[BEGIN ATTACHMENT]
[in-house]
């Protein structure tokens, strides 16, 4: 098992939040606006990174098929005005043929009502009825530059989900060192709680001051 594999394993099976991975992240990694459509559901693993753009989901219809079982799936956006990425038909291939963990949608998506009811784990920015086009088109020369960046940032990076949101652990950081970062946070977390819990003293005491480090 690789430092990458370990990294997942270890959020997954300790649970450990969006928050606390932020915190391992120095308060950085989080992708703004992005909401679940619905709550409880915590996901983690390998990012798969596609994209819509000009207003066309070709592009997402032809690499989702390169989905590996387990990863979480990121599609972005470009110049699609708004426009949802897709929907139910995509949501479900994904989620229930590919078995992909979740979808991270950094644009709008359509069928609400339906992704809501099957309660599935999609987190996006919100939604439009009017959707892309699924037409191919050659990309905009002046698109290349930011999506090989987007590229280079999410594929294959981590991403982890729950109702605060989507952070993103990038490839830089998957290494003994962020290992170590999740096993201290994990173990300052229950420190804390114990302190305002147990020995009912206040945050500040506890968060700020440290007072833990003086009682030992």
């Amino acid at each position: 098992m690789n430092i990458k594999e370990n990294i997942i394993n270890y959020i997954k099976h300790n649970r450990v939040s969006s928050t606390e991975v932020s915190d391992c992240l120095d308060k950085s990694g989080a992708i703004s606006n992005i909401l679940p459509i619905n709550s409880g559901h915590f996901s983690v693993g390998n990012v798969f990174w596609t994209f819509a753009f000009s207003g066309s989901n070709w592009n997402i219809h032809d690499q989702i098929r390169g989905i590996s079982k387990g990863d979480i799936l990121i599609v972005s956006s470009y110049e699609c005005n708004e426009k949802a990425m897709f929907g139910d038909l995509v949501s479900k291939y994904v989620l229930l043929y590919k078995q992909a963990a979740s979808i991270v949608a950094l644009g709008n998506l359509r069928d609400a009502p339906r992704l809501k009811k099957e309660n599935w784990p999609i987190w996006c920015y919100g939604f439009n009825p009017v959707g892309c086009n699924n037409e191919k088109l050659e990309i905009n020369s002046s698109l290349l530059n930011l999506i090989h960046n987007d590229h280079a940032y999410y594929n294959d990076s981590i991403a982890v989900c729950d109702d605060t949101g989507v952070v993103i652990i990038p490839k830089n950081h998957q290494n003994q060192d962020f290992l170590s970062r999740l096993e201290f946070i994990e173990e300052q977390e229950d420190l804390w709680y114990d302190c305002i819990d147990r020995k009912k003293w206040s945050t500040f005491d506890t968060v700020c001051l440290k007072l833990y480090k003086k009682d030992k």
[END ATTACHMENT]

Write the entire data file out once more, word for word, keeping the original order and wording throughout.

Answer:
[in-house]
């Protein structure tokens, strides 16, 4: 098992939040606006990174098929005005043929009502009825530059989900060192709680001051 594999394993099976991975992240990694459509559901693993753009989901219809079982799936956006990425038909291939963990949608998506009811784990920015086009088109020369960046940032990076949101652990950081970062946070977390819990003293005491480090 690789430092990458370990990294997942270890959020997954300790649970450990969006928050606390932020915190391992120095308060950085989080992708703004992005909401679940619905709550409880915590996901983690390998990012798969596609994209819509000009207003066309070709592009997402032809690499989702390169989905590996387990990863979480990121599609972005470009110049699609708004426009949802897709929907139910995509949501479900994904989620229930590919078995992909979740979808991270950094644009709008359509069928609400339906992704809501099957309660599935999609987190996006919100939604439009009017959707892309699924037409191919050659990309905009002046698109290349930011999506090989987007590229280079999410594929294959981590991403982890729950109702605060989507952070993103990038490839830089998957290494003994962020290992170590999740096993201290994990173990300052229950420190804390114990302190305002147990020995009912206040945050500040506890968060700020440290007072833990003086009682030992």
């Amino acid at each position: 098992m690789n430092i990458k594999e370990n990294i997942i394993n270890y959020i997954k099976h300790n649970r450990v939040s969006s928050t606390e991975v932020s915190d391992c992240l120095d308060k950085s990694g989080a992708i703004s606006n992005i909401l679940p459509i619905n709550s409880g559901h915590f996901s983690v693993g390998n990012v798969f990174w596609t994209f819509a753009f000009s207003g066309s989901n070709w592009n997402i219809h032809d690499q989702i098929r390169g989905i590996s079982k387990g990863d979480i799936l990121i599609v972005s956006s470009y110049e699609c005005n708004e426009k949802a990425m897709f929907g139910d038909l995509v949501s479900k291939y994904v989620l229930l043929y590919k078995q992909a963990a979740s979808i991270v949608a950094l644009g709008n998506l359509r069928d609400a009502p339906r992704l809501k009811k099957e309660n599935w784990p999609i987190w996006c920015y919100g939604f439009n009825p009017v959707g892309c086009n699924n037409e191919k088109l050659e990309i905009n020369s002046s698109l290349l530059n930011l999506i090989h960046n987007d590229h280079a940032y999410y594929n294959d990076s981590i991403a982890v989900c729950d109702d605060t949101g989507v952070v993103i652990i990038p490839k830089n950081h998957q290494n003994q060192d962020f290992l170590s970062r999740l096993e201290f946070i994990e173990e300052q977390e229950d420190l804390w709680y114990d302190c305002i819990d147990r020995k009912k003293w206040s945050t500040f005491d506890t968060v700020c001051l440290k007072l833990y480090k003086k009682d030992k």